Courses to change your life

Sign up now if you want to learn a language, study art or go an expedition

With the torrent of mince pies, chain letters, and gift lists that rain down on us at this time of the year, it can sometimes be easy to identify with those scatologically splattered souls damned by their gluttony to the third tier of hell in Dante's Inferno.

But relief can be found from the crapulous indulgence of the party season. For some it is a chance to start indulging their curiosity, not just their gullet. And with the New Year approaching new opportunities to broaden your horizons rather than your waistline are popping up all over the place.

For Londoners there is no better place to start than at Christie's. The world famous auction house starts a new term of wine-tasting and history-of-art courses in January, with weekly evening classes exploring themes from art in antiquity through Caravaggio to contemporary art. At £125 per five-week course, or £30 a lecture, the evening classes offer the same quality as Christie's famous year-long courses without the commitment of time and money.

On her way to check out the Turner Prize nominees at Tate Britain, one Christie's student, Nelly Yona, 41, tells me how, when she moved to London earlier this year, she was determined to make as much of her time here as possible. "Seeing the exhibitions tickled my fancy," she says. "I wanted a course that would give me the tools to enjoy them, and the course is excellent."

If your passion is for the beauty of the grand design, the environmental charity Earthwatch has the answer, with dozens of 10- to 21-day expeditions doing environmental research around the world. Elaine Massie, 36, was looking for something as different as possible from her job in insurance when she went on her first Earthwatch expedition in 1998. She fell in love with the projects and has done 14 since, the latest a trip to Canada to monitor grey whale populations that saw her kayaking up the west coast watched by curious porpoises and seals. "It's really good fun," she says. "You see so much more than a normal tourist and you're part of a community." And you don't need any scientific know how to get involved. "You just need enthusiasm," she says. "They'll teach you everything else." Expeditions cost from £200 to £1,900. To find out more go to their website at www.earthwatch.org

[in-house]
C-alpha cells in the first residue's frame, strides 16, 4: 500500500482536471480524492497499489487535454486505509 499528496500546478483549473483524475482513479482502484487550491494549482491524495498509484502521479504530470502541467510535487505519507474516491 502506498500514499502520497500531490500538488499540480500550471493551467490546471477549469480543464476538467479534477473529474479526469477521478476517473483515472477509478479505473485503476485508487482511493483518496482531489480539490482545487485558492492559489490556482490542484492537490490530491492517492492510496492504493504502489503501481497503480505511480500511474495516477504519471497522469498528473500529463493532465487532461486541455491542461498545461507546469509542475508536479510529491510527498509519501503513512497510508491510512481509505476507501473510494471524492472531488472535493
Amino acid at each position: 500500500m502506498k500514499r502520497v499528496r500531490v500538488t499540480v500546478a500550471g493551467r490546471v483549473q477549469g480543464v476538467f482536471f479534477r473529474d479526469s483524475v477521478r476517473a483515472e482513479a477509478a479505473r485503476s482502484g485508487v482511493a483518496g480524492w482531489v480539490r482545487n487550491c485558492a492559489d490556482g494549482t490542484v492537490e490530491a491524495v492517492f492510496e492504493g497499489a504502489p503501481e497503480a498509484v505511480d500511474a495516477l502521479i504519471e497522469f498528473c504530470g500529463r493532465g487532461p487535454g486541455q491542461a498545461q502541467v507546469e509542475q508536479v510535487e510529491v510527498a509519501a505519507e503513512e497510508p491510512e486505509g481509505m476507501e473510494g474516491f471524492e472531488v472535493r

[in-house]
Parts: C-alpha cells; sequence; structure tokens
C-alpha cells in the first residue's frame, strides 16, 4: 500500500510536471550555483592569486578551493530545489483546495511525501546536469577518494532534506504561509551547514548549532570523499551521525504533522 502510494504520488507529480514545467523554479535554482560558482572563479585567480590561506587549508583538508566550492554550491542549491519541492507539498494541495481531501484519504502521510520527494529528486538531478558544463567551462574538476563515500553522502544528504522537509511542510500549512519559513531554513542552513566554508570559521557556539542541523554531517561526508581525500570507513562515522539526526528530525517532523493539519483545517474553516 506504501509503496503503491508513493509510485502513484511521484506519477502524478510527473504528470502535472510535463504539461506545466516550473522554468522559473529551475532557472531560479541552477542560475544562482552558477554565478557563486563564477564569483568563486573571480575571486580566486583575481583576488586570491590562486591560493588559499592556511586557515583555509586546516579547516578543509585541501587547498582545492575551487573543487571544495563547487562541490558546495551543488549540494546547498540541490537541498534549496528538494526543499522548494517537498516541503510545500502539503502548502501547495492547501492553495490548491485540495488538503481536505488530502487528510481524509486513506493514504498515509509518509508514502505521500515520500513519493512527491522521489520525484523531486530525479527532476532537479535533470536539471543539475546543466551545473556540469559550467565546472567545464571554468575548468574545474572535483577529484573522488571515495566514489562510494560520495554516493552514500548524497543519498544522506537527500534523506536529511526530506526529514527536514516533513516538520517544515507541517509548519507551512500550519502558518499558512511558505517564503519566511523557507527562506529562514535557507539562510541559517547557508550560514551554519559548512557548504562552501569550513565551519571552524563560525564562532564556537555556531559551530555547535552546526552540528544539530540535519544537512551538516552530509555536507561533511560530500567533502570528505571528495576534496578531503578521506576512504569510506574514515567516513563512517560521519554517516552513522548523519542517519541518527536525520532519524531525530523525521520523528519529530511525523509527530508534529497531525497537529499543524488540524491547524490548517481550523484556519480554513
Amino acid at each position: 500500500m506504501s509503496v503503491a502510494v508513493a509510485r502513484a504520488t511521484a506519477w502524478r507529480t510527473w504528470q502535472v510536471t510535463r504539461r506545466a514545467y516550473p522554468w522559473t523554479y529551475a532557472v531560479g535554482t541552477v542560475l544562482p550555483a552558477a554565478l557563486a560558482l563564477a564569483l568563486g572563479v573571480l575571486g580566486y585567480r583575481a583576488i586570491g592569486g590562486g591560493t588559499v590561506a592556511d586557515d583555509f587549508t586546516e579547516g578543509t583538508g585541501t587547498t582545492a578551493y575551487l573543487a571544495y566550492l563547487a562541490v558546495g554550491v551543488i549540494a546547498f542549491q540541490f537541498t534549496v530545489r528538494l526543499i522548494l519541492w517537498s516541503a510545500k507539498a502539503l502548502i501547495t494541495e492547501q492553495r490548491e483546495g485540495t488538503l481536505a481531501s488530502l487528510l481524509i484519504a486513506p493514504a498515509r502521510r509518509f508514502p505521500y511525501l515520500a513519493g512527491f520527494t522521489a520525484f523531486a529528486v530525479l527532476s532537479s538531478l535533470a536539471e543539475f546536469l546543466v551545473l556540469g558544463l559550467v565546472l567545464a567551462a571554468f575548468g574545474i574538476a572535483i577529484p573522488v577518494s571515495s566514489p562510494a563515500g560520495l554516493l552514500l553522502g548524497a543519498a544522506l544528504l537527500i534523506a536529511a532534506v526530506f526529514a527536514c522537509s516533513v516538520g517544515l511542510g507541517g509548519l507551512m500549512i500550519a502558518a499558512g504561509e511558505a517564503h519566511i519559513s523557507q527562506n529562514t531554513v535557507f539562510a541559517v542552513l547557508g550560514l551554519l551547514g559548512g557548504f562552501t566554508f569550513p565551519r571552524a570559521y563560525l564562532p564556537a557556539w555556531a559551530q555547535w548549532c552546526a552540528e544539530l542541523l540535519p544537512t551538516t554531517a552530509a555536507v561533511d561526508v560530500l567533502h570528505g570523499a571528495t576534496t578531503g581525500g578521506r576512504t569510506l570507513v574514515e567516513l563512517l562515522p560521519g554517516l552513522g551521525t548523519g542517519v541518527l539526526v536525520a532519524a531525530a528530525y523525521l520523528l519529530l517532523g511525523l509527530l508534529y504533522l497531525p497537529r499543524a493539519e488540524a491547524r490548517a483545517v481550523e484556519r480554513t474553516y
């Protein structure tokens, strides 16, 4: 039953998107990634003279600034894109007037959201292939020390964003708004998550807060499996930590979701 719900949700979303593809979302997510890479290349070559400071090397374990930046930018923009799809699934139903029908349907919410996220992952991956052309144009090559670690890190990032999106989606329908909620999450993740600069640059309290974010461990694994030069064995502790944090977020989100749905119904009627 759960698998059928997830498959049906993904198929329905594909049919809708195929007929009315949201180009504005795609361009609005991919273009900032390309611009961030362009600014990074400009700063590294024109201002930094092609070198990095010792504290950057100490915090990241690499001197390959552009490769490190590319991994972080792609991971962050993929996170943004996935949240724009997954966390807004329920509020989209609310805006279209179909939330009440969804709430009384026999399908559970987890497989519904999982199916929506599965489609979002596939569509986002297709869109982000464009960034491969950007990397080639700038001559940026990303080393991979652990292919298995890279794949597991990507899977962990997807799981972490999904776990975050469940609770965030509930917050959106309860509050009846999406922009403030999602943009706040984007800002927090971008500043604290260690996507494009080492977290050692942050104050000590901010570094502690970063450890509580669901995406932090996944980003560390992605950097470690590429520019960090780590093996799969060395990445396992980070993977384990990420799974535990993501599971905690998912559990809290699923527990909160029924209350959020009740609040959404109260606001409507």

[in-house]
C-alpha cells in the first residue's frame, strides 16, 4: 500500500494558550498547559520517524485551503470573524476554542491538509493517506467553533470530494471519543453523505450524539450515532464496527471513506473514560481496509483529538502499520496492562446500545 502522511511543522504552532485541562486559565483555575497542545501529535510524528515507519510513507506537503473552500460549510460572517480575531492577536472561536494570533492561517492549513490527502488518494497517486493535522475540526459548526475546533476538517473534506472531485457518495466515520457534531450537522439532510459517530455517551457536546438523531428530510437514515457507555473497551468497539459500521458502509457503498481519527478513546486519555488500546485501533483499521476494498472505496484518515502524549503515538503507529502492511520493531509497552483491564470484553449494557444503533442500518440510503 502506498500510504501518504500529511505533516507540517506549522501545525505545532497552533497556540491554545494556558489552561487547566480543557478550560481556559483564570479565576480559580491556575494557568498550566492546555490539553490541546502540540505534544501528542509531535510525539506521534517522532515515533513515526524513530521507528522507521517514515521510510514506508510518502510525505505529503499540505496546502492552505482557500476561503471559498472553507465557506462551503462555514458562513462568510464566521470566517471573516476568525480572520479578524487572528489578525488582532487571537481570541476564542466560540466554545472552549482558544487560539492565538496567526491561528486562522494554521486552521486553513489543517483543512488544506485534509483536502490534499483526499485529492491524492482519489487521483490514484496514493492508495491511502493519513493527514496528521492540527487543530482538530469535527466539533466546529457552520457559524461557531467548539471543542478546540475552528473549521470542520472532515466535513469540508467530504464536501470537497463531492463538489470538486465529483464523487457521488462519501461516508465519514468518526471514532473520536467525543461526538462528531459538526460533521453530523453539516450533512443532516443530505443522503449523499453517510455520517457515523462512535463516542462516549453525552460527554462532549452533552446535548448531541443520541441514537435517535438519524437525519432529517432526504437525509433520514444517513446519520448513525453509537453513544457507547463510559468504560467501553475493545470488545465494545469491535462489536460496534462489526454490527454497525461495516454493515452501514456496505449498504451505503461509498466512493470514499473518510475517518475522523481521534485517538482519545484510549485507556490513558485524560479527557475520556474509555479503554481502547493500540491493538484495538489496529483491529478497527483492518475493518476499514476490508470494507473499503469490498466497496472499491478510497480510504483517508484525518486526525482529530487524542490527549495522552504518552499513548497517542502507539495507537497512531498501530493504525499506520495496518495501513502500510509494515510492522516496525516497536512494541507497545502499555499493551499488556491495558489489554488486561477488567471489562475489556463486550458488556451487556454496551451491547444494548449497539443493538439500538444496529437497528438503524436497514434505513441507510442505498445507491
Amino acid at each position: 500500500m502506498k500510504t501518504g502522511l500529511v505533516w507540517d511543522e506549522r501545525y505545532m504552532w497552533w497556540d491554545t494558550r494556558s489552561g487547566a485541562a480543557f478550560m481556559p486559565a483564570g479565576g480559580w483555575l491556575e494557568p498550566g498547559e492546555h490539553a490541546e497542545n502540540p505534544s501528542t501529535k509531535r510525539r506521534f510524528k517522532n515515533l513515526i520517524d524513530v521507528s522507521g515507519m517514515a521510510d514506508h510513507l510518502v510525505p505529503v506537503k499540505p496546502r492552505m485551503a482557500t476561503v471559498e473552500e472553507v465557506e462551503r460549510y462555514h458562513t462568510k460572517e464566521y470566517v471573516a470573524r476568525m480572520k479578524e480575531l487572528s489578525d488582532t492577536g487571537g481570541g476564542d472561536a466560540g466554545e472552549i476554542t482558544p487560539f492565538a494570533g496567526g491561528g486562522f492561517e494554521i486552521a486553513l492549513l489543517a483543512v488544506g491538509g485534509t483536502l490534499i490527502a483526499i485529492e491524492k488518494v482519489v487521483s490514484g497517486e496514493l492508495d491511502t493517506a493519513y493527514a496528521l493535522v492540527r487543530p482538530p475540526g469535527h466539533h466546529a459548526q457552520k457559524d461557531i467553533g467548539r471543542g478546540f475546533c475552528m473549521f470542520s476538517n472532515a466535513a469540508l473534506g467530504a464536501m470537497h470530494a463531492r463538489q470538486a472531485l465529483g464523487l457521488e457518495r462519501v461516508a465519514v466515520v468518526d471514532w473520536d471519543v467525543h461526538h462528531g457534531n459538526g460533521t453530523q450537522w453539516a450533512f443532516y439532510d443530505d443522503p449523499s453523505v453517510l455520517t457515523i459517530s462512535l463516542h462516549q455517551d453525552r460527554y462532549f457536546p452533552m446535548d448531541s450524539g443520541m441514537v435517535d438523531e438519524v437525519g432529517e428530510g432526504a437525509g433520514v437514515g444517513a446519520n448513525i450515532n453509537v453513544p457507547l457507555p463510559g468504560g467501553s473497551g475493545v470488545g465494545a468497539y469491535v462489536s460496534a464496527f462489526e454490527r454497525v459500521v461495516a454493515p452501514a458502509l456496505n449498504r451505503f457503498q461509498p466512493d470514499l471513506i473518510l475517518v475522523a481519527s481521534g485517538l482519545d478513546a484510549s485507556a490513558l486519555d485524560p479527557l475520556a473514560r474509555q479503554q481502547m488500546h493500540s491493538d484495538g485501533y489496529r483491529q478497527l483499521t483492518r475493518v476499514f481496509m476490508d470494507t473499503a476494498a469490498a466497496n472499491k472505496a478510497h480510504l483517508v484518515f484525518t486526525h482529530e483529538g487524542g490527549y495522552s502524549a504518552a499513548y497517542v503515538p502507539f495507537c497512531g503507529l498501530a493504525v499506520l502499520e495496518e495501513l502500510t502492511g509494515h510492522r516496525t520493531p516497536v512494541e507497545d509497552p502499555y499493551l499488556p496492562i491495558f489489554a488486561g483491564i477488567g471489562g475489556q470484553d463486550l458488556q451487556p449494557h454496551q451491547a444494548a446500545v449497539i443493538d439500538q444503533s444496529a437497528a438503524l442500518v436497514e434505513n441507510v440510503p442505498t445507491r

The best way to learn a language is in its native country. The problem is finding a good school when you're on the other side of the world. The International Association of Language Colleges (IALC) does that for you. Just log on to www.ialc.org.

Gladis Garcia-Soza, senior teaching fellow at Essex University, has been sending her students on four week courses at the IALC's school in Valencia for the last 20 years. "It's an explosion for them when they first get there," she says. "And when they come back they're speaking like a native speaker."

Learning something new always gives you a fresh perspective and outlook. It's a source of excitement and surprise. Which is more than can be said for the presents most of us will be getting at the end of the month.

www.systematic-kinesiology.co.uk

www.shad.org.uk

www.spw.org

www.connoisseur.org

www.christies.com/education

PROMOTED VIDEO
Have you tried new the Independent Digital Edition apps?
Latest stories from i100
iJobs Job Widget
iJobs Student

Ashdown Group: Trainee / Graduate Helpdesk Analyst

£20000 per annum: Ashdown Group: A highly reputable business is looking to rec...

Ashdown Group: Graduate Data Analyst - Essex - £25,000

£23500 - £25000 per annum + Training: Ashdown Group: Graduate Data analyst/Sys...

Recruitment Genius: Graduate Account Manager